Notes from the Past

Mail to Oregon - Via Panama

In 1847 America was riding a wave of westward expansionism.  The term "Manifest Destiny" coined in 1845 portrayed the belief that this imperialism had divine guidance.  Oregon was part of the story.

Fort Vancouver on the Columbia river was a fur trading outpost with a well-developed community operated for the Hudson's Bay trading company.  The first American immigrant party arrived there in 1836.  Although the Hudson's Bay company was committed to keeping American traders out of Oregon, the immigrants were welcomed.  By 1839 there were only about 100 Americans in Oregon.  The boundary between Canada and the United States had not been settled west of the Rocky Mountains and conflict between British and United States interests was inevitable.

By 1843 the flood gates of immigration were opening and there were perhaps 1500 Americans in the region.  The lure of rich, free land brought many Americans across the continent on the Oregon Trail in the 1840s.  The uncertainty of the boundary arose again in 1843 with representatives from six Mississippi valley states demanding the entire territory up to the latitude 54° 40'.  This was 5° north of the boundary east of the Rocky Mountains resolved in the Webster-Ashburton Treaty confirmed by the Senate in August 1842.  The cry was, "54-40 or fight!"

The United States had previously tried to get Britain to agree to 49° but the British had not accepted.  Finally, after being challenged by the more northerly 54° 40' position, the British did accept 49° in a treaty signed June 15, 1846.

This then was the background against which provisions were made for mail to Oregon. The enabling legislation which authorized routes to Oregon was noted in Laws and Regulations for the Government of the Post Office Department published in 1847 as follows:

To establish certain post routes and for other purposes.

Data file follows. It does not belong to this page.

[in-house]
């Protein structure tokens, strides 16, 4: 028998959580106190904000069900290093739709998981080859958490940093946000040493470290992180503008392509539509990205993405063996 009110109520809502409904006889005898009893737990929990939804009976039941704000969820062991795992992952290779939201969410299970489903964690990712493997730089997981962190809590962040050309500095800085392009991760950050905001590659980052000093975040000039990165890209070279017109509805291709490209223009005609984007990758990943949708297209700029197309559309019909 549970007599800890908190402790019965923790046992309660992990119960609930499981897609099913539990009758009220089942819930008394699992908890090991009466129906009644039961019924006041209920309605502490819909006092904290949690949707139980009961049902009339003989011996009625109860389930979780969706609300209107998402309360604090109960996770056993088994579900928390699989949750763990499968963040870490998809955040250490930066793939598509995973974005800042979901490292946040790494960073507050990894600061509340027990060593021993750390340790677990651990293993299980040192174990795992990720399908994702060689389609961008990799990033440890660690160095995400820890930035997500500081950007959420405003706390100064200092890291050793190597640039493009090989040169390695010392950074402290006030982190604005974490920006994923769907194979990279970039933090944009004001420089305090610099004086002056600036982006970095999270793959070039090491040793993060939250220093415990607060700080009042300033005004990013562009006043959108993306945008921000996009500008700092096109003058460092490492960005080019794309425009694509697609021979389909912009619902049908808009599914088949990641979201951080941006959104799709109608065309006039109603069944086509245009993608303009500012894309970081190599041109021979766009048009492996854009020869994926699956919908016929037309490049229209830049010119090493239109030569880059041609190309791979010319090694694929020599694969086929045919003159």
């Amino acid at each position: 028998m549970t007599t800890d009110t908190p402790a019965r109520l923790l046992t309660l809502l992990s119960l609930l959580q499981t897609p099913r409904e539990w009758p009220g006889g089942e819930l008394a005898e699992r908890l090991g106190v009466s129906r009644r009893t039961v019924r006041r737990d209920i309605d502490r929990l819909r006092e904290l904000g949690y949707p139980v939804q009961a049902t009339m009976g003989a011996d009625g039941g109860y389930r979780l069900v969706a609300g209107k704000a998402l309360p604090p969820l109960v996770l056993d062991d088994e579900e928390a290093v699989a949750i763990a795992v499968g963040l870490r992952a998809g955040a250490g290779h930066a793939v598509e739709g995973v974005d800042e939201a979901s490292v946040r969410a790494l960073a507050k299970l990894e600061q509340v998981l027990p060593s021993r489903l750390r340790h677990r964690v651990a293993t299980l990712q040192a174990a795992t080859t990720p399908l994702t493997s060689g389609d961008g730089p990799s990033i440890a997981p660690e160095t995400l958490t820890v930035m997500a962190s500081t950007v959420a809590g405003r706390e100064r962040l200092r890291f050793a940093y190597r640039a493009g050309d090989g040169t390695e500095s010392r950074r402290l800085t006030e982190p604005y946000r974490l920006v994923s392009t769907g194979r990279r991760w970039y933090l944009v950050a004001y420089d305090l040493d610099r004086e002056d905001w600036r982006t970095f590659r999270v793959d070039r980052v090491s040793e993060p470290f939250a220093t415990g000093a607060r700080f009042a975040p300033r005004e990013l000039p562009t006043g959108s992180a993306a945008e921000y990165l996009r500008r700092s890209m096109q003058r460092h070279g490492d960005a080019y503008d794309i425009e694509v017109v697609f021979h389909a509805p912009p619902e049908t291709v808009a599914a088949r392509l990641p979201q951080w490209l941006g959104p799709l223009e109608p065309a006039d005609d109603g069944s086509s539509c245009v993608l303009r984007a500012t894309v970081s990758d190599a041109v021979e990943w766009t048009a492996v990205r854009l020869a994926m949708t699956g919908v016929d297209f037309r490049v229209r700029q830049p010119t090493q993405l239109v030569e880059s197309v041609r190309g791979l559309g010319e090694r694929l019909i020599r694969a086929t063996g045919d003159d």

Sec. 6. And be it further enacted, That the Postmaster General be, and he is hereby authorized, to contract for transporting a mail from Charleston, South Carolina, to Chagres, touching at St. Augustine and Key West, and also at Havana, in the Island of Cuba, if deemed expedient, and across the isthmus to Panama, and from thence to Astoria, or the mouth of the Columbia river, touching at Monterey, St. Francisco, and such other places on the coast as the Postmaster General may direct; the mail to be conveyed from Charleston to Chagres, and from Panama to Astoria, in steamships, and to be transported each way once every two months, or oftener, as the public interest may require:  Provided, That the expenditure for such service shall not exceed one hundred thousand dollars per annum.

Sec. 7.  And be it further enacted, That the Postmaster General be, and he is hereby authorized to establish a post office and appoint a deputy Postmaster at Astoria, and such other places on the coast of the Pacific, within the territory of the United States, as the public interest may require; that all letters conveyed to and from Chagres shall be charged with twenty cents postage; and all letters carried to or from Havana shall be subject be subject to twelve and a half cents postage; and letters carried to or from Panama shall pay a postage of thirty cents, and letters to and from Astoria, or any other place on the Pacific coast, within the territory of the United States, shall pay forty cents postage.

Sec. 8.  And be it further enacted, That any contract made in pursuance of this act shall provide for the purchase, by the United States, of the steamships to be employed in conveying the mail, at its option, agreeably to the provisions of an act entitled "An act to provide for the transportation of mail between the United States and foreign countries, and for other purposes," approved the third day of March , one thousand eight hundred and forty-five:  Provided, That the departure and return of said mail may, at the discretion of the Postmaster General, be either from Charleston, New York, Savannah, Pensacola, or New Orleans, as may be deemed most consistent with the public interest.

Sec. 9.  And be it further enacted, That the sum of thirty thousand dollars be, and the same is hereby appropriated for the service herein provided for, to be paid from the general appropriation for mail transportation.

Approved, March 3, 1847.

Posted May 30, 2000

Editor's Note:  Modern philatelists are indebted to Theron Wierenga who republished this volume in 1980.  Italics follow the original.  Chagres was on the Rio Chagres which ultimately became part of the Panama Canal route.

Index of 508 Notes from the Past

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